Ms. Pac-Man

Ms. Pac-Man

Ms. Pac-Man

Behind every great Pac-Man...

It seems that Pac-People have suffered greatly from personality conflicts; never quite sure who they really are or where they came from. No matter, so long as they know what they're doing, and in that respect, the first official sequel (which was also the best unofficial bootleg) to the biggest selling arcade game of all time was a dot eatin' sensation and gave birth to the original videogame family.

Toru Iwatani (Pac-Man's creator) had nothing to do with the sequel. Instead, it was born as an enhancement kit to the original coin-op circuitry built by a group of likely lads from MIT and dubbed Crazy Otto. This wasn't the first time these enterprising fellows had been caught tinkering in the back of an arcade cab, as its development was made possible by profits from a previous enhancement kit for Atari's Missile Command.

By blagging Midway into believing Atari's lawsuit had fallen in their favour, Midway decided to commission Crazy Otto as a direct sequel; changing its name to Mrs. Pac-Man. Then Miss Pac-Man, and finally (after much deliberation about the moral implications of an unwed virtual family unit) Ms. Pac-Man. Eventually, both GCC (the company formed by the MIT boys) and Midway panicked over a potential lawsuit from Namco, and signed over Ms. Pac-Man's rights to the Japanese developer. The insult ran deep, however, and it's only in recent years Namco have even acknowledged the game's existence.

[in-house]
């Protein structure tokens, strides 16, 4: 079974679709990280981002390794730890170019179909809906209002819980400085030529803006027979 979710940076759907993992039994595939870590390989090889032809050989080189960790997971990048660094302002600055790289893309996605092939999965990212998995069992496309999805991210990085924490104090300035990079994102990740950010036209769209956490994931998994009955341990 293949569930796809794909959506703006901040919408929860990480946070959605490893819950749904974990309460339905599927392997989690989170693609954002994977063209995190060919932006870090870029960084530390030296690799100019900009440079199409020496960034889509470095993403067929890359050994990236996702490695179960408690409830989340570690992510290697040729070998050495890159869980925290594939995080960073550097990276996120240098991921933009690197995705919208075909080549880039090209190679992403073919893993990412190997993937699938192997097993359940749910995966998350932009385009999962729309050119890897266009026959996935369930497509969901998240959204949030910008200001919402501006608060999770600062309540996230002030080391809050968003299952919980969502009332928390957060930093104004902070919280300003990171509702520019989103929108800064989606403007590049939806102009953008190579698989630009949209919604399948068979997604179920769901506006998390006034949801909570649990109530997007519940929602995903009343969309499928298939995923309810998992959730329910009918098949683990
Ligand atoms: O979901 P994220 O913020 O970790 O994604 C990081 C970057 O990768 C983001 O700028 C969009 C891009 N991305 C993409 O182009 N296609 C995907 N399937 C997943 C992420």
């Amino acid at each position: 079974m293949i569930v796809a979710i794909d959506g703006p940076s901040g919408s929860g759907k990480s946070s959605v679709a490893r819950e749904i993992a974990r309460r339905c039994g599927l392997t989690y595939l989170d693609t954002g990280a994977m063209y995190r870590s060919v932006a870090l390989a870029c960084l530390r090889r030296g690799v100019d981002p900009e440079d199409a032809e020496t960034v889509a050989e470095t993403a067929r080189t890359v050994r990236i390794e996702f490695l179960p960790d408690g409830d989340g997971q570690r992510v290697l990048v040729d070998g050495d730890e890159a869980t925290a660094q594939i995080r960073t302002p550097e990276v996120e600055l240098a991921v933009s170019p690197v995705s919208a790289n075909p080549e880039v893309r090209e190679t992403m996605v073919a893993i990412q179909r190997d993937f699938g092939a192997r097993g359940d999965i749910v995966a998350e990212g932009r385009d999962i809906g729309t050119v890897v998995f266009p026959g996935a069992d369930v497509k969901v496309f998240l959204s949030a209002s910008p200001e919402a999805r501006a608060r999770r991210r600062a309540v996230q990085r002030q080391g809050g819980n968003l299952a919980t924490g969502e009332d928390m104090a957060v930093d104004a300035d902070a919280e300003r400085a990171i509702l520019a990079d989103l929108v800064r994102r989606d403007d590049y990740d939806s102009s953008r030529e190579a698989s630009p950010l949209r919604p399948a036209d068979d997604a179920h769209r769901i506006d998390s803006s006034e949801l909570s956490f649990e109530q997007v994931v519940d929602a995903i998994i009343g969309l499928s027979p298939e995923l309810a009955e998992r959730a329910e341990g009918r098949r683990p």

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Ms. Pac-Man

Ms. Pac-Man

Hungry for more.

'Why bother releasing Ms. Pac-Man when Pac-Man's already on Live Arcade?' is a not an unreasonable question to ask. Well, for a start, Ms. Pac-Man is by far the better game, offering four different maze variations. "Four, you say?" Yes, four. As in four times as many as dear old Pac-Man, therefore, four times as much fun. 32/10!

Of course, its place on Xbox Live Arcade more than 25 years after its release is more down to Microsoft's (and specifically Namco's) ongoing desire to populate the service with as many bona-fide hall-of-fame-worthy museum pieces as possible, as opposed to considering how well it stands up to scrutiny by the current audiences. Besides, who cares what 'the kids' think when there are literally millions of people - this reviewer for one - who have so much nostalgia wrapped up in games like Ms. Pac-Man that their hilarious simplicity doesn't even come into it. It's a retro pill that you take that transports you back to a time when this new form of entertainment was at the stage where practically everything you saw was new and exciting - and in an arcade that enveloped your ears and eyes with unfathomable things that collectively screamed THE FUTURE. *Pop*

Back on planet Earth, the strange thing about Ms. Pac-Man was that Namco didn't even develop it, or have any part in its inception. With Pac-Man mania rife in 1980 and 1981, numerous clever types hacked the original machine and worked on slight variations. One such variant was Crazy Otto, a bootleg version of Pac-Man presented to Namco's US distributor Midway for consideration by some folks working for General Computer Corporation.

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Ms. Pac-Man going Live

On the Arcade tomorrow.

Kristan squealed with delight this morning when he learned that this week's addition to Xbox Live Arcade would be Ms. Pac-Man, set to waka-waka way onto the download service tomorrow morning at 9am.